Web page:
USC launches community garden on Shrine Place


Students and community members can now dig up some dirt and contribute to the sustainability effort with a new community garden in the North University Park.

The 350-square-foot garden opened Thursday and is located at 3015 Shrine Place. It hopes to be a joint effort between the school and local residents and aims to help feed the hungry.

Breaking ground · Brian Rodysill, a sophomore, works on the border of the new community garden, located at 3015 Shrine Place. - Sunil Murali | Daily Trojan

Student and staff volunteers, working closely with Sustainability Director Matthew Oden and the non-profit organization Urban Farming, manually dumped and raked soil Thursday, marking the first day of work on the garden.

Oden said the idea of a community garden has been in the works for a long time, but the impetus came when Urban Farming contacted the school, interested in starting an organic garden in unused space.

“It just happened to align when we were starting to think about a garden project,” Oden said.

Oden worked with John Baldo, the Undergraduate Student Government’s director of university outreach, to involve student groups, including Environment First and the California Public Interest Research Group. The students researched possibilities and ultimately came to an agreement with Urban Farming to start the project in the USC area.

Oden worked with the USC Real Estate & Asset Management Department to see which USC-owned properties around campus would be suitable for the project. They identified the property on Shrine Place as an area with a large enough yard for the garden.

3015 Shrine Place is owned by USC and is leased by the Department of Public Safety. The building is currently used as headquarters for the Contemporary Services Corporation guards, the security guards in yellow jackets that man various locations around campus.

USC Facilities Management Services gave Oden and his crew the tools needed to start the garden, such as shovels, wheelbarrows and cinderblocks to border the walls of the garden.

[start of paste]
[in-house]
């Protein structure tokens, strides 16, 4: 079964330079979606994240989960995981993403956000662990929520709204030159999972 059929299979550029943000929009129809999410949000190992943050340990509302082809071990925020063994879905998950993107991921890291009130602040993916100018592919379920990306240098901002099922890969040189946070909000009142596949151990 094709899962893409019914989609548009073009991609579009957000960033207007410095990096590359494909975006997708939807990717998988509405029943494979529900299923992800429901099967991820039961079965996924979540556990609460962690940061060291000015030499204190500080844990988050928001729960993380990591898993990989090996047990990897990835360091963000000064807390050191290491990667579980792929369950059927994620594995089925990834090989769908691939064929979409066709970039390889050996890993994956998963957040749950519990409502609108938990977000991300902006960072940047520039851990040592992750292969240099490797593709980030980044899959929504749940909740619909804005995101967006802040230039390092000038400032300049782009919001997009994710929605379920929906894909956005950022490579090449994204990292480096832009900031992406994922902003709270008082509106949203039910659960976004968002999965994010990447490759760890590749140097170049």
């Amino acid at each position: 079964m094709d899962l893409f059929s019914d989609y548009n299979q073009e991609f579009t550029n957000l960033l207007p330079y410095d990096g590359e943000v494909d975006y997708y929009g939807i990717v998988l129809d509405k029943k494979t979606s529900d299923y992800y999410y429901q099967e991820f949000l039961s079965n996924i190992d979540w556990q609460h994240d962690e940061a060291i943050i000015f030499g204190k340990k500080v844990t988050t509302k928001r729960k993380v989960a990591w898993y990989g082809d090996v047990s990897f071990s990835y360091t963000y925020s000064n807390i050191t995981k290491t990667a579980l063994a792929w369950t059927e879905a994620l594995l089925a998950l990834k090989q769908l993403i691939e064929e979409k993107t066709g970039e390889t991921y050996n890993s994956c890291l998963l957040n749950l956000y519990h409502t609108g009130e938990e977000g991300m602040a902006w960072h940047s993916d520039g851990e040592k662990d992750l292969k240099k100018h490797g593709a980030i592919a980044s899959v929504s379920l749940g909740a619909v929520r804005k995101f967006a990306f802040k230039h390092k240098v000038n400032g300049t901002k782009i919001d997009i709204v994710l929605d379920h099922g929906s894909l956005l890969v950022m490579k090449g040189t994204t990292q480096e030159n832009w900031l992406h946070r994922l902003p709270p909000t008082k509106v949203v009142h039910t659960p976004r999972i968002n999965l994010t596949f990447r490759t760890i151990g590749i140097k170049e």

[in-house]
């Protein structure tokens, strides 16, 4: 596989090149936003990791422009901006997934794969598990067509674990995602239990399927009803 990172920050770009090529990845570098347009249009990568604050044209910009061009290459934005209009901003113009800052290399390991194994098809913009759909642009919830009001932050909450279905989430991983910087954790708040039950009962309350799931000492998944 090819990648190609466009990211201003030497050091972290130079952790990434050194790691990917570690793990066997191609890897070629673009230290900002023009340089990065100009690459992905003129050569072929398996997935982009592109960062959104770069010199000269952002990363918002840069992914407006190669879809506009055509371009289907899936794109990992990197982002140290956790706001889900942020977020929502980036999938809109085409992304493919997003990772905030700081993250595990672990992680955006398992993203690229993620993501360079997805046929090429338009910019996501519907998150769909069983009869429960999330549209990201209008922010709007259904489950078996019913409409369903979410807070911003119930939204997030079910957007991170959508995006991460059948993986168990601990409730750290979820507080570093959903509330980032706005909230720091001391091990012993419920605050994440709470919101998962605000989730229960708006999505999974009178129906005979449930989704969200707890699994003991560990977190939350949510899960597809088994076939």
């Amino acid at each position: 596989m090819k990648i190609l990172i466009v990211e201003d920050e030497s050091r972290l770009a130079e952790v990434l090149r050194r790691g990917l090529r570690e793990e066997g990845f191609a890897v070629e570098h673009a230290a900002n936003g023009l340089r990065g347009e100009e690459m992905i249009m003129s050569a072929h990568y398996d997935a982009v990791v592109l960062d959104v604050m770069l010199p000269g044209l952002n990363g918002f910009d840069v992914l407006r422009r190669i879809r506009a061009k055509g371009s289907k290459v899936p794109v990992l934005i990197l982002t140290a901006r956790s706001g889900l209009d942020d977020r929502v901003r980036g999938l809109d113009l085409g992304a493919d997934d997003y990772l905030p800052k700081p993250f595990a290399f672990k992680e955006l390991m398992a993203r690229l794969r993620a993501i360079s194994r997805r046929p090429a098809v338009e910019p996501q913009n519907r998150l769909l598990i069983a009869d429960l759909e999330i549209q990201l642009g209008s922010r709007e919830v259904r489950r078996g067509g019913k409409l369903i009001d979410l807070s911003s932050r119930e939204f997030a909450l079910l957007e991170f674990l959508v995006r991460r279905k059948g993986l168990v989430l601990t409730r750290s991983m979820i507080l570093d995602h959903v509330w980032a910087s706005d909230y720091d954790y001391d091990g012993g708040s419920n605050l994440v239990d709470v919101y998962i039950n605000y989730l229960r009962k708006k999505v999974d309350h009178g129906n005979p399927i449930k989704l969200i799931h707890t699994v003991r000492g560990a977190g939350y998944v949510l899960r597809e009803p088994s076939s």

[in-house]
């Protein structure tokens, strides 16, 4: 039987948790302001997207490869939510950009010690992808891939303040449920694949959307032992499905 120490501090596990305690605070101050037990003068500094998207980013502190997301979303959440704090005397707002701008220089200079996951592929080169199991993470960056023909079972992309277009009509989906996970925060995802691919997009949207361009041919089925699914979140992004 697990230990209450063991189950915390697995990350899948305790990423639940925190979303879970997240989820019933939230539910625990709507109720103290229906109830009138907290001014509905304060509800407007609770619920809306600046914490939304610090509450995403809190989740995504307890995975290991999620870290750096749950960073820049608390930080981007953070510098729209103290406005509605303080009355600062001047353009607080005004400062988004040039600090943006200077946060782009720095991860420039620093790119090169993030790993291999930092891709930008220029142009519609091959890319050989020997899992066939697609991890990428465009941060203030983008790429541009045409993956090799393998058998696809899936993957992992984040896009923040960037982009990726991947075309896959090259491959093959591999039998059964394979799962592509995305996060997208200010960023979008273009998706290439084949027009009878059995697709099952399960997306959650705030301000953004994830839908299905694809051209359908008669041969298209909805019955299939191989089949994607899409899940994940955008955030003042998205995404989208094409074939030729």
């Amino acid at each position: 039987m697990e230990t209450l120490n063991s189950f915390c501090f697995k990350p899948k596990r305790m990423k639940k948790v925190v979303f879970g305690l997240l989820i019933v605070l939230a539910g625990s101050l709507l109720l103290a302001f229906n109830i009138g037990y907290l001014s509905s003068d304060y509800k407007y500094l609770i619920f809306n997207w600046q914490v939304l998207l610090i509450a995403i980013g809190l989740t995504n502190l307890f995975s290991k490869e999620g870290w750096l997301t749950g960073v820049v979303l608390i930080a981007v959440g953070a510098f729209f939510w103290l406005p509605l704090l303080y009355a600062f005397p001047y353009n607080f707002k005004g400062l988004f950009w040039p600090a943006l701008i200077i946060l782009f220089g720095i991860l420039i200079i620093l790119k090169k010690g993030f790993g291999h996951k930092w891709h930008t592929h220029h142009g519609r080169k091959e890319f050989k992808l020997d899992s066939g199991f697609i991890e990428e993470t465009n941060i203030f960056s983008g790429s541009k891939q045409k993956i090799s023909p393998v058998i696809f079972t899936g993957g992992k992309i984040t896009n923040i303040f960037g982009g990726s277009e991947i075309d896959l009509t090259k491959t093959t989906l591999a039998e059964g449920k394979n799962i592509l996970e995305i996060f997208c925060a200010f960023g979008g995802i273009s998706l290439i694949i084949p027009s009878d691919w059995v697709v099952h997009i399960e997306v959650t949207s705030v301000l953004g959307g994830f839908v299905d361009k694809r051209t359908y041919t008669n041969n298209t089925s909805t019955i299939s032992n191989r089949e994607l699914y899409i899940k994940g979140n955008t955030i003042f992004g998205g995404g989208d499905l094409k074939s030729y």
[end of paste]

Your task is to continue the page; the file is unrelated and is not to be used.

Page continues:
So far, Urban Farming has supplied all the necessary seeds and soil and has also contributed tools and volunteers.

Meg Glasser, West Coast regional manager for Urban Farming, will visit the garden every week in the upcoming months to oversee the project and teach USC and community volunteers how to keep the garden going.

Much of the student interest right now is from the few student organizations that have already been volunteering, Baldo said. But he hopes more volunteers will join over time.

“We definitely think a lot of people in the community are interested once we have it set up with signage,” Baldo said. “We’re just getting started now, but we have high hopes.”

Baldo said he hopes to work with the university to eventually integrate the garden into environmentally themed courses on campus.

Right now, the garden will focus on growing summer crops, such as tomatoes, basil and squashes. The ripe crops will be offered to the volunteers who helped grow them.

Eventually, Oden said, he wants to reach out to Tom Sayles, USC’s vice president of government and community relations, to distribute the food to the community.

“We don’t want to just give it away to people who have access to enough food and [are] already paying their bills,” Oden said. “So we’ll work to identify families that truly have the need for the food.”

Shana Rappaport, Green Office Program liaison for the Sustainability Office, started a similar garden outside her house on 30th Street. She said it has garnered a lot of attention from students and community members and hopes the same will happen with the garden on Shrine Place.

“When people actually see food growing out of the ground and get to put their hands in the plant and nurture that food, it’s a really beautiful thing and helps people feel reconnected to the process,” she said.

The next phase of the project, the planting of the seedlings, will take place on Thursday, March 4.

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